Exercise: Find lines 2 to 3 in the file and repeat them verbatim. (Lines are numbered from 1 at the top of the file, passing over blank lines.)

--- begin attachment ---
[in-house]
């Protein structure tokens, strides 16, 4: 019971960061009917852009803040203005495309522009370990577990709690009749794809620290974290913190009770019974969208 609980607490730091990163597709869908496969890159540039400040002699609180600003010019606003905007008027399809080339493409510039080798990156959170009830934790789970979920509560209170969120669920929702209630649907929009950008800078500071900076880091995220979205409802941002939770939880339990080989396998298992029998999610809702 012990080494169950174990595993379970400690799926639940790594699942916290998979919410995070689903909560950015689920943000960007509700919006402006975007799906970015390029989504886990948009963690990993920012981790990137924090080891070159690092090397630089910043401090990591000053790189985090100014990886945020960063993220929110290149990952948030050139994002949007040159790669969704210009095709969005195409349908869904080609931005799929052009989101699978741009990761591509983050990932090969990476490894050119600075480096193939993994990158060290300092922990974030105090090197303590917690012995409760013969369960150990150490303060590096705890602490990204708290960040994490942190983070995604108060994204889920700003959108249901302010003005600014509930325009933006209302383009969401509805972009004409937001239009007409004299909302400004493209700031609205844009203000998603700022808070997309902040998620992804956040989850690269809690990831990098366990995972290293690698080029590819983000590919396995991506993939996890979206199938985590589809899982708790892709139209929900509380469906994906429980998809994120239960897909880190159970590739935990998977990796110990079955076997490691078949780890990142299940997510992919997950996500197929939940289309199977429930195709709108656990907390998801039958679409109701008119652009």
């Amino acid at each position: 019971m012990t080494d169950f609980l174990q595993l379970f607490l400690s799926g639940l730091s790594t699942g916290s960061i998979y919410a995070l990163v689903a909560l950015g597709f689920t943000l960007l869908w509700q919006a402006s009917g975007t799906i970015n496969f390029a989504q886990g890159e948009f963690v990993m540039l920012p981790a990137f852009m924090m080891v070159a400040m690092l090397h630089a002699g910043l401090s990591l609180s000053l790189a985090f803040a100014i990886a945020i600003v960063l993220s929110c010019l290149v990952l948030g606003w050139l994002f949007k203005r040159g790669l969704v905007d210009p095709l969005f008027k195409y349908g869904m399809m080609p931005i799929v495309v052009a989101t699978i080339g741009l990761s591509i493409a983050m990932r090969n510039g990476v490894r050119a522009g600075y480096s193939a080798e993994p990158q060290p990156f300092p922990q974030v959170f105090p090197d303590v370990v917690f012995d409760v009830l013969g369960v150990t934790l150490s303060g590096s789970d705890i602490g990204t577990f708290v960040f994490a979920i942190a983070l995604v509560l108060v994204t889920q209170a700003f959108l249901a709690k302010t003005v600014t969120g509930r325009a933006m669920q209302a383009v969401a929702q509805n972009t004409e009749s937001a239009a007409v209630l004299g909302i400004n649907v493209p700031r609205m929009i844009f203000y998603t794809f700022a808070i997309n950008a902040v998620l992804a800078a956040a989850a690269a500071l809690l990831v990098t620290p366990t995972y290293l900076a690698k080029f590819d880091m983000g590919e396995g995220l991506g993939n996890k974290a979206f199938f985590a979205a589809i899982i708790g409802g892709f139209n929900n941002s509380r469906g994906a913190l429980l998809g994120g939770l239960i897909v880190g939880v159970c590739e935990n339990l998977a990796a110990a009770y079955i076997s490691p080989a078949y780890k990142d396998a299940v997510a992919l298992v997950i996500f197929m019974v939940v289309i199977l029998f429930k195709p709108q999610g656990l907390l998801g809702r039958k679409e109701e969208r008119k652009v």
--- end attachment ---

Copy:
């Protein structure tokens, strides 16, 4: 019971960061009917852009803040203005495309522009370990577990709690009749794809620290974290913190009770019974969208 609980607490730091990163597709869908496969890159540039400040002699609180600003010019606003905007008027399809080339493409510039080798990156959170009830934790789970979920509560209170969120669920929702209630649907929009950008800078500071900076880091995220979205409802941002939770939880339990080989396998298992029998999610809702 012990080494169950174990595993379970400690799926639940790594699942916290998979919410995070689903909560950015689920943000960007509700919006402006975007799906970015390029989504886990948009963690990993920012981790990137924090080891070159690092090397630089910043401090990591000053790189985090100014990886945020960063993220929110290149990952948030050139994002949007040159790669969704210009095709969005195409349908869904080609931005799929052009989101699978741009990761591509983050990932090969990476490894050119600075480096193939993994990158060290300092922990974030105090090197303590917690012995409760013969369960150990150490303060590096705890602490990204708290960040994490942190983070995604108060994204889920700003959108249901302010003005600014509930325009933006209302383009969401509805972009004409937001239009007409004299909302400004493209700031609205844009203000998603700022808070997309902040998620992804956040989850690269809690990831990098366990995972290293690698080029590819983000590919396995991506993939996890979206199938985590589809899982708790892709139209929900509380469906994906429980998809994120239960897909880190159970590739935990998977990796110990079955076997490691078949780890990142299940997510992919997950996500197929939940289309199977429930195709709108656990907390998801039958679409109701008119652009």
């Amino acid at each position: 019971m012990t080494d169950f609980l174990q595993l379970f607490l400690s799926g639940l730091s790594t699942g916290s960061i998979y919410a995070l990163v689903a909560l950015g597709f689920t943000l960007l869908w509700q919006a402006s009917g975007t799906i970015n496969f390029a989504q886990g890159e948009f963690v990993m540039l920012p981790a990137f852009m924090m080891v070159a400040m690092l090397h630089a002699g910043l401090s990591l609180s000053l790189a985090f803040a100014i990886a945020i600003v960063l993220s929110c010019l290149v990952l948030g606003w050139l994002f949007k203005r040159g790669l969704v905007d210009p095709l969005f008027k195409y349908g869904m399809m080609p931005i799929v495309v052009a989101t699978i080339g741009l990761s591509i493409a983050m990932r090969n510039g990476v490894r050119a522009g600075y480096s193939a080798e993994p990158q060290p990156f300092p922990q974030v959170f105090p090197d303590v370990v917690f012995d409760v009830l013969g369960v150990t934790l150490s303060g590096s789970d705890i602490g990204t577990f708290v960040f994490a979920i942190a983070l995604v509560l108060v994204t889920q209170a700003f959108l249901a709690k302010t003005v600014t969120g509930r325009a933006m669920q209302a383009v969401a929702q509805n972009t004409e009749s937001a239009a007409v209630l004299g909302i400004n649907v493209p700031r609205m929009i844009f203000y998603t794809f700022a808070i997309n950008a902040v998620l992804a800078a956040a989850a690269a500071l809690l990831v990098t620290p366990t995972y290293l900076a690698k080029f590819d880091m983000g590919e396995g995220l991506g993939n996890k974290a979206f199938f985590a979205a589809i899982i708790g409802g892709f139209n929900n941002s509380r469906g994906a913190l429980l998809g994120g939770l239960i897909v880190g939880v159970c590739e935990n339990l998977a990796a110990a009770y079955i076997s490691p080989a078949y780890k990142d396998a299940v997510a992919l298992v997950i996500f197929m019974v939940v289309i199977l029998f429930k195709p709108q999610g656990l907390l998801g809702r039958k679409e109701e969208r008119k652009v």